Small Business Banking Tips from the Game of Baseball
America's pastime on successful partnerships with financial institutions
For centuries writers have been using the game of baseball as a way to start conversations about many aspects of life, from business to the arts to relationships, and small business banking is no different. Baseball teaches us to put the right financial team on the field, develop a financial strategy, communicate effectively with our financial institution and make changes along the way.
The right team
Good small business banking begins with having the right team. The financial institution that one partners with will make all the difference.
"In making the decision, it is pertinent to consider not only your business's current needs, but its potential future aspirations," explains Inc. magazine. "That's especially true if you're anticipating being in the market for a loan over the next few years. Because the bulk of small business loans come these days from smaller community banks, it is advisable to establish a good relationship with your bank before your business needs outside capital."
Develop a strategy
Just as baseball managers and general managers develop an overall approach to a season, small business owners can think strategically in their approach to banking.
What are the company's short- and long-term goals? If simple business savings and checking accounts are most important right now and for the foreseeable future, keep an eye on fees and interest rates.
Future growth is important too, so keep in mind that local and regional financial institutions are well known for supporting local businesses.
"Research shows that small banks are more likely than large institutions to issue loans to businesses in their community," Inc. adds. "In fact, though small and midsize banks control only 22 percent of all bank assets, they account for 54 percent of small business lending, according to Federal Deposit Insurance Company data from the third quarter of 2009."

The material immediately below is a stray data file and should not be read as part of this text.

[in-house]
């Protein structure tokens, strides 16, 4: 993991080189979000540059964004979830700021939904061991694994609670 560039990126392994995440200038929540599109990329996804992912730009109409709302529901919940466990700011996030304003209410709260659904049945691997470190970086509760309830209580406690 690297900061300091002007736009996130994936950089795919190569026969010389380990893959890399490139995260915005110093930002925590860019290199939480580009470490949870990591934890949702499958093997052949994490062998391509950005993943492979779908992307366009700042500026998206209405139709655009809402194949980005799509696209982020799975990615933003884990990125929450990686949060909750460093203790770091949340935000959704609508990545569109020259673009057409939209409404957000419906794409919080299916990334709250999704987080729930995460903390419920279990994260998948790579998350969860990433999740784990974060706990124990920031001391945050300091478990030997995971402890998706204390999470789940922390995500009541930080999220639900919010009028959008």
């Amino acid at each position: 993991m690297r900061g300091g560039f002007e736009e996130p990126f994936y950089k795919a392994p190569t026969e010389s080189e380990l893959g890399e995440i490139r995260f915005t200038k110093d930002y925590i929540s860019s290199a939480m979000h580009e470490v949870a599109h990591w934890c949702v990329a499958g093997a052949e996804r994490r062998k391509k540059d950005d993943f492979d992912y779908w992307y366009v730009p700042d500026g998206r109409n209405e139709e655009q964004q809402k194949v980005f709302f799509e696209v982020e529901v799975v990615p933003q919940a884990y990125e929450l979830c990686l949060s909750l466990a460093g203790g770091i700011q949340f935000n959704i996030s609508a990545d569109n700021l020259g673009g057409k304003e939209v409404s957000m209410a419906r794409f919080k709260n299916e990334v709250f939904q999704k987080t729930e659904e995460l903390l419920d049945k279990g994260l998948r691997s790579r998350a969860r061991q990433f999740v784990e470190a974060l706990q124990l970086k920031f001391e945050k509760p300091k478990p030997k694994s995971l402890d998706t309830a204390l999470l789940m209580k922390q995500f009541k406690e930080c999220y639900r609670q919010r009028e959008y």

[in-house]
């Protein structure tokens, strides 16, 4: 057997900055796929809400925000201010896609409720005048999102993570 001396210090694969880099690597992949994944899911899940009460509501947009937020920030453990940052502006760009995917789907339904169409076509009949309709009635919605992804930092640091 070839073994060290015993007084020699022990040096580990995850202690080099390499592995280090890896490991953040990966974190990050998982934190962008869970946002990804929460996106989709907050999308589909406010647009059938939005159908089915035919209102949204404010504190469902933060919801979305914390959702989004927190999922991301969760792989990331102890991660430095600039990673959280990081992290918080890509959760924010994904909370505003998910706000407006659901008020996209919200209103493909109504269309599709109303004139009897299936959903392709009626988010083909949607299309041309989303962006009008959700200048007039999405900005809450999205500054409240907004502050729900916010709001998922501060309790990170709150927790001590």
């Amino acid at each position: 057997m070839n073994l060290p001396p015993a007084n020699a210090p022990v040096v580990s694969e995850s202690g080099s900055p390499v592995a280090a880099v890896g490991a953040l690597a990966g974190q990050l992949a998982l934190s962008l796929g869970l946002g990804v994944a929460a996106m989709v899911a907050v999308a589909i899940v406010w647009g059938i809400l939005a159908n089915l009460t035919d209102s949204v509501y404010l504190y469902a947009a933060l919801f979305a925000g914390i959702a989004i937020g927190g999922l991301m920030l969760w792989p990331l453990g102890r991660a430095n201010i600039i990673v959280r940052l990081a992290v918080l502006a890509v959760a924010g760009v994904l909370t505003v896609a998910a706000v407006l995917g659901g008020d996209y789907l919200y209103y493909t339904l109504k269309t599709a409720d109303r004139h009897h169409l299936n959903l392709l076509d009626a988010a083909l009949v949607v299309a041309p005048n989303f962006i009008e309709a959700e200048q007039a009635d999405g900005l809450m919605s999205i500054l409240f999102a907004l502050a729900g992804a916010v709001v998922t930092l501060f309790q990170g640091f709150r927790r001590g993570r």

Communication is key
Baseball is a game of necessary communication. Managers and coaches set team goals and tell players what's expected of them, and catchers and third base coaches deliver signs.
Companies can take a similar approach to working with their financial institution. From opening an account to revisiting their banking strategy down the road, communication is key.
"Remember, as a potential customer, you have the right to ask for exactly what you need," Inc. advises. "If that's free online banking, make that clear to your community bank manager. Or, if you're willing to pay for certain services but need a representative to be available on a monthly basis to counsel you, let them know that upfront."
Don't be afraid to make changes
Need to bring a new pitcher out of the bullpen or perhaps a pinch hitter or runner off the bench? Baseball managers and business owners alike can find success by instituting changes.
When it comes to small business banking, once a business is off the ground and running, it might be time to start a reserve fund and a new account to go with it.
"[Y]ou will need a reserve fund to keep you functioning during those periods of time when cash flow grinds to a halt," notes Your-Small-Business-Guide.com. "It is very difficult for small business owners to do this because there is always something you need to spend your cash on, but you will be glad you did it. Your mom was right—it is good to 'save for a rainy day.'"
Adding an investment portfolio is another change that small businesses can consider, although experts say this should be done in the simplest way possible.
"You take plenty of risk in your business; as an investor, you should keep it simple, spread your eggs among many baskets, keep fees and taxes low and tilt the odds in your favor with indexed mutual funds and exchange traded funds," the New York Times states.
No matter what kind of relationship you are looking for from your financial institution, keep these baseball lessons in mind. They could go a long way toward building and maintaining a successful business.